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Nintendo Power's Pokemon Article -- Pokemon Rumble Blast

zeldahuman

The Missing Link
Joined
Feb 22, 2011
Location
Fighting Alongside Link
Nintendo Power's latest issue -- #272; October 2011 -- is packed full of information regarding Super Mario 3D Land, The Legend of Zelda: Skyward Sword, Kirby's Return to Dreamland, and Pokemon Rumble Blast. So, because I know some of you don't get the Nintendo Power magazine (and because my scanner's still busted), typed up the Pokemon article just for you guys! ^^ Enjoy.


POKEMON FANS will soon be able to get closer to Pikachu than ever before. Not literally, of course; scientists have yet to discover actual Pikachu in the wild (keep looking though!). Instead, the Electric-type Pokemon and plenty of its pals will be popping out of gaming screens when Pokemon Rumble Blast arrives on the Nintendo 3DS handheld. The Pokemon franchise may have made its N3DS debut back in June with Pokedex 3D -- A handy resource for Pokemon fanatics that shows off how great Pokemon can look in 3D -- but the application isn't really a game in the traditional sense. With Pokemon Rumble Blast, however, players will finally be able to step into the world of Pokemon for an all new adventure.
Unlike the RPG styling of the recent Pokemon Black Version and Pokemon White Version games, Pokemon Rumble Blast is primarily an action game that allows players to directly control the endearing Pokemon. These aren't the kinds of Pokemon that we're to battling, catching, and training though. Instead, the stars of the game are Toy Pokemon -- wind-up versions of the characters we've grown to love over the past 13 years.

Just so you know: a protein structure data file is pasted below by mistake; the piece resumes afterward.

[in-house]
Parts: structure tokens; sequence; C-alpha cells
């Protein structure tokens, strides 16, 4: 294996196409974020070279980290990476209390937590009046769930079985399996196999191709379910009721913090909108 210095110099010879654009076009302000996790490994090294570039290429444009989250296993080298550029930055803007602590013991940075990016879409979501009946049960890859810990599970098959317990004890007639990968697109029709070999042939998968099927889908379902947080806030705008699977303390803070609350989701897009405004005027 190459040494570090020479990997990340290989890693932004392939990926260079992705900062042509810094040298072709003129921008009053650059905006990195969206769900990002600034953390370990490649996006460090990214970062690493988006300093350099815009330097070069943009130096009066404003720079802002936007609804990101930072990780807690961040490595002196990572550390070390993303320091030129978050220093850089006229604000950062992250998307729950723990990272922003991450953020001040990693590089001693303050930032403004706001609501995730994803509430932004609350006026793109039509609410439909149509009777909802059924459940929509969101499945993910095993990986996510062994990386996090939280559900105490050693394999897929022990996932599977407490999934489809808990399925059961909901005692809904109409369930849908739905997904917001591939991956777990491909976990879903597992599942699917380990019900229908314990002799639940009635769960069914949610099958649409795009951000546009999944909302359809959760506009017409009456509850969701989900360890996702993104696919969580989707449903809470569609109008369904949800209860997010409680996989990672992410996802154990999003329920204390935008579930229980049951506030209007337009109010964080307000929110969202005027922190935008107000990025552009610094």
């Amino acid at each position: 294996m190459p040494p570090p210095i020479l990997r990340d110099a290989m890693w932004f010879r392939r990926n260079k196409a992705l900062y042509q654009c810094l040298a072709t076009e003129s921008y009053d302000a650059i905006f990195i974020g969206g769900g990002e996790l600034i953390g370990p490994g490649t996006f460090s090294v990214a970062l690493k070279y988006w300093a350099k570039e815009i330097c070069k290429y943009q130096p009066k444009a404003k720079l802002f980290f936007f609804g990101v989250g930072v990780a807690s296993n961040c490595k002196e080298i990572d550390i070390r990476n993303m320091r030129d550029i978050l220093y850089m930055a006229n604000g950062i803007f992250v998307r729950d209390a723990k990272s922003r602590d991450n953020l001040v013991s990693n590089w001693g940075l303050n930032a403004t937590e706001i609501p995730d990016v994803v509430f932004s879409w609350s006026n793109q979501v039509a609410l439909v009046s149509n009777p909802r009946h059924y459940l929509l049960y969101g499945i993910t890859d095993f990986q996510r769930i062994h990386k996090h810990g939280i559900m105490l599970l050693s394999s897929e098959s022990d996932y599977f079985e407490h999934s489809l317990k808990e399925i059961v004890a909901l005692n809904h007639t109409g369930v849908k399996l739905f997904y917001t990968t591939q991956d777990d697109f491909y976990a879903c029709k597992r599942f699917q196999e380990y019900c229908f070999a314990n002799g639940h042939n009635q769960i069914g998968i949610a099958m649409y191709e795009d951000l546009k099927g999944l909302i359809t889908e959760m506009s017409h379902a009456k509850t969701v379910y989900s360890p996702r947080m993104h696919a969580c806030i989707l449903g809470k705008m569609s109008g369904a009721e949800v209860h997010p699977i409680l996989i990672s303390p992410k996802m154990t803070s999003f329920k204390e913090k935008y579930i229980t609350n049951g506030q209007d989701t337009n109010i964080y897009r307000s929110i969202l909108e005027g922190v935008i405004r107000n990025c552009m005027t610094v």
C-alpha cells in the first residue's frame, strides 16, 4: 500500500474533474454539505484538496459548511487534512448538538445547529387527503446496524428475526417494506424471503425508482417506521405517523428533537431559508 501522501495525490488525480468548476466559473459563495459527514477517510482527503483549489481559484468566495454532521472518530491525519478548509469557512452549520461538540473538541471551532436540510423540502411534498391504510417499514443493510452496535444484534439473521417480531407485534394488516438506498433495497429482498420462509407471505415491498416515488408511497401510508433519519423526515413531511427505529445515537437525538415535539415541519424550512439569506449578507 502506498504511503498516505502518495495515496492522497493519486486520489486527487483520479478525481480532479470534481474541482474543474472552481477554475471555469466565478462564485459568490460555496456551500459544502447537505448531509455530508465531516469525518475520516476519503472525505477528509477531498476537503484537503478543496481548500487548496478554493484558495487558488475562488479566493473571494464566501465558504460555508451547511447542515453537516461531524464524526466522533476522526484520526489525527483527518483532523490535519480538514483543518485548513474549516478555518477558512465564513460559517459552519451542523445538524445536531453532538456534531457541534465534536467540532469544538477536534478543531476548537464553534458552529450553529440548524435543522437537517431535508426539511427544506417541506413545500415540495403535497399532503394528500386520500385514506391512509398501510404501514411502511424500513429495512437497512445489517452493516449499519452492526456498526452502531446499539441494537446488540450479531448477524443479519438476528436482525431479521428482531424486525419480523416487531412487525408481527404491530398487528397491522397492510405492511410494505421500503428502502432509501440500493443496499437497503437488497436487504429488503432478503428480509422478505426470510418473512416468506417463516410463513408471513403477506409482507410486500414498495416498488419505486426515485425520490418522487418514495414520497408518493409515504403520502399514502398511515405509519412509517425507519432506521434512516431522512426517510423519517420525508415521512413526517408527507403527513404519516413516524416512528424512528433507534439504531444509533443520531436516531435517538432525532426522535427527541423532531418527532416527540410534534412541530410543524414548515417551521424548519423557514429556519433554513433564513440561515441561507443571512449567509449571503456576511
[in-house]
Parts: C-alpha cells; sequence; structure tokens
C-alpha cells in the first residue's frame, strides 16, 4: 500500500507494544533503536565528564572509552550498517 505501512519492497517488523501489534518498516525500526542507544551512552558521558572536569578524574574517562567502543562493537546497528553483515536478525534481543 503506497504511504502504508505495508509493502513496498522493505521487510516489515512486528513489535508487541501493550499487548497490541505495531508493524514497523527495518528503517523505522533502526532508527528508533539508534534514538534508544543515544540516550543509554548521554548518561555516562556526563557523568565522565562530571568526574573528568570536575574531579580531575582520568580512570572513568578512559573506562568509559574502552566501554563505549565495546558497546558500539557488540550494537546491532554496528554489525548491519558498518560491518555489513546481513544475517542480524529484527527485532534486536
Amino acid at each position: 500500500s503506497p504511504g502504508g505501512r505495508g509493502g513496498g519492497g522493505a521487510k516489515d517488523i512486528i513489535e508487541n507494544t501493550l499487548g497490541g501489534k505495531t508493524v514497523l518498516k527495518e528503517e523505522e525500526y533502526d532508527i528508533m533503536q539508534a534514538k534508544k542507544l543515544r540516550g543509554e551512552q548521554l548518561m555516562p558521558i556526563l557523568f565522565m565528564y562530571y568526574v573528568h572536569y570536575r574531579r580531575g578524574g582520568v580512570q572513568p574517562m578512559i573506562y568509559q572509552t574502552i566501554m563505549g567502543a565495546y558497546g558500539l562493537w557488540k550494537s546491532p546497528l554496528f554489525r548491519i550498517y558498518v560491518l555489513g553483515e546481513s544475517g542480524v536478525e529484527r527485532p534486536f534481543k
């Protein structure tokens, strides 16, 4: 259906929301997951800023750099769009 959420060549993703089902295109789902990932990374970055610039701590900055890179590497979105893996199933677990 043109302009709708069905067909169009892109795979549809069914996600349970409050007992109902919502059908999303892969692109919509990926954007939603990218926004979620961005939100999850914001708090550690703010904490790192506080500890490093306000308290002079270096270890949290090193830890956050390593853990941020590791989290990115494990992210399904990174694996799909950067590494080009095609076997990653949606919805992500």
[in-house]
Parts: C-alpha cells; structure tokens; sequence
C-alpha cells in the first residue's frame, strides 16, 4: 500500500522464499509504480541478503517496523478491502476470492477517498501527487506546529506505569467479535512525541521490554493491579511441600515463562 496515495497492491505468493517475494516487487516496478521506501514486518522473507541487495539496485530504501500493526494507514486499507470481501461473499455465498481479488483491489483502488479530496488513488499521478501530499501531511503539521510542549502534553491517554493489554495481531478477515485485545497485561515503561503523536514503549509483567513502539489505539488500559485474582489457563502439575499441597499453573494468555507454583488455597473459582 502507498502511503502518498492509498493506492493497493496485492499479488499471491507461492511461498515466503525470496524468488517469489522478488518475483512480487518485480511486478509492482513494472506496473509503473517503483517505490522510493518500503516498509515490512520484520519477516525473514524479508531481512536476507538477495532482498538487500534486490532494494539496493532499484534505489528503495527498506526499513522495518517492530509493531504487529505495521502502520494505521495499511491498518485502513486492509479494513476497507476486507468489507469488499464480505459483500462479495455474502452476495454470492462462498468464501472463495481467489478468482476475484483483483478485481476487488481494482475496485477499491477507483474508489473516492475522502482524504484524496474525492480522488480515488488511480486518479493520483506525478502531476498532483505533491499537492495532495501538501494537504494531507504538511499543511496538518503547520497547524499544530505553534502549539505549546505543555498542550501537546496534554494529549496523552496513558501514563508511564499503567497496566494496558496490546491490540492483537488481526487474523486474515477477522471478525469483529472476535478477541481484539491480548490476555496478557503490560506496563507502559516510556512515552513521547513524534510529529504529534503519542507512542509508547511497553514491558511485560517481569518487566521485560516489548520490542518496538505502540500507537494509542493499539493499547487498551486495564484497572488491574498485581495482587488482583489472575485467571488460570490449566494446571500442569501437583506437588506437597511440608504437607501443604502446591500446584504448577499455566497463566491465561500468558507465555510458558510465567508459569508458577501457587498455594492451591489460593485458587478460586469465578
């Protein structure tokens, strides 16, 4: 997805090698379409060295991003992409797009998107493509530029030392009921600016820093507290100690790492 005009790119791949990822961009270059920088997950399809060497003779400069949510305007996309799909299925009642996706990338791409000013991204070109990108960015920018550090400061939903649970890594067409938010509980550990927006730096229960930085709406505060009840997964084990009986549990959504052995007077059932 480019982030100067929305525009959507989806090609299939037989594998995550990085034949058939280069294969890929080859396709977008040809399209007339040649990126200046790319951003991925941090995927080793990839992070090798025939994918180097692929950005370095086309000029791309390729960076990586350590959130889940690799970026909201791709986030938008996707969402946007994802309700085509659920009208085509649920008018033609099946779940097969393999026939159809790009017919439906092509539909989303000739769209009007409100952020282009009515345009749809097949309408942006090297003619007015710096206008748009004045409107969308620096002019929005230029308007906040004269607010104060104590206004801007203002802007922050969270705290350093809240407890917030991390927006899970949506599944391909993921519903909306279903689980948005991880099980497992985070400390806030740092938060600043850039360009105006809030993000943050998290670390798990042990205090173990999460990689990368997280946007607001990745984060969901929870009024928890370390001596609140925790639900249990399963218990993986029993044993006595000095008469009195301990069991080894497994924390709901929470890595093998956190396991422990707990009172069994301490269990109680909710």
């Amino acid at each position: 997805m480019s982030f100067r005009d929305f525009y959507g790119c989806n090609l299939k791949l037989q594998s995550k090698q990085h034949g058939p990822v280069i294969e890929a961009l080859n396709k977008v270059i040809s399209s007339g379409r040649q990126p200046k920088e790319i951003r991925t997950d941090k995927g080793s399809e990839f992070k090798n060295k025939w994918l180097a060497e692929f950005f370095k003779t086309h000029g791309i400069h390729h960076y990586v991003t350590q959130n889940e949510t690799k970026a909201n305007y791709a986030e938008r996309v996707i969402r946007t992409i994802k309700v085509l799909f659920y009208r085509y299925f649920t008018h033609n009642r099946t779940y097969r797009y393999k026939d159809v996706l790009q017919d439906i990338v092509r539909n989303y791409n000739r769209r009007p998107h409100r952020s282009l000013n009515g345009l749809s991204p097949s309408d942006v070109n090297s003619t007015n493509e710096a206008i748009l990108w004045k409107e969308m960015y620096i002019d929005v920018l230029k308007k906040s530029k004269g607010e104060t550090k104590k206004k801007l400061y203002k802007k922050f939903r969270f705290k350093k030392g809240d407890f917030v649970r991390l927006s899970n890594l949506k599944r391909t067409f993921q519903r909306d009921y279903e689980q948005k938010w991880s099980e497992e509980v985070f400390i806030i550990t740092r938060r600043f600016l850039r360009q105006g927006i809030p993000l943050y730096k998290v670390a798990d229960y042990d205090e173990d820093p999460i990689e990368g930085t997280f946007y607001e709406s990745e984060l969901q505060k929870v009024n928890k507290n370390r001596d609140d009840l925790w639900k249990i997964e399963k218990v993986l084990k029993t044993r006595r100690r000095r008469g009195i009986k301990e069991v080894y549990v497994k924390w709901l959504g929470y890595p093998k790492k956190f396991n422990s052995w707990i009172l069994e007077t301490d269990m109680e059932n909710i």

A CLOCKWORK PIKACHU
The game takes place in the imaginary realm of Toyland, where playthings come to life, have conversations, and embark of their own adventures. Unlike most Pokemon titles, there is no "star" of this game. Throughout your journey, you'll befriend dozens (if not hundreds) of new Pokemon, and each of them will prove to be a valuable asset. When the game begins, the goal is to simply travel to new areas within Toyland and recruit Pokemon to your team. Soon, however, a nefarious plot is revealed. The centerpiece of the first town, the aptly named Toy Town, is the Glowing Fountain. Glowdrops, life-giving fluid that fills the fountain, are starting to go missing. Without these drops, the Toy Pokemon that inhabit the land are in big trouble. Obviously, it's up to you to discover the culprit behind this crime. Could it be the troublesome Pawniard, who teases you with the traditional Pokemon rival taunt of "Small ya later," or is there a greater threat at work here?
To discover the truth, you'll have to do a lot of battling. Pokemon veterans will quickly notice that the structure of Pokemon Rumble Blast is rather different from other games in the series. The story is broken up into chapters, each with a handful of subsections. Within each chapter, you find yourself in an open field from which you're free to venture into a town or other area. The towns are just what you would expect -- there are other Pokemon with whom to chat, and shops where you can spend your hard-earned coins. The themed areas scattered throughout the land are where you'll do battle with wild Pokemon -- and hopefully befriend a few.
BE THE VERY BEST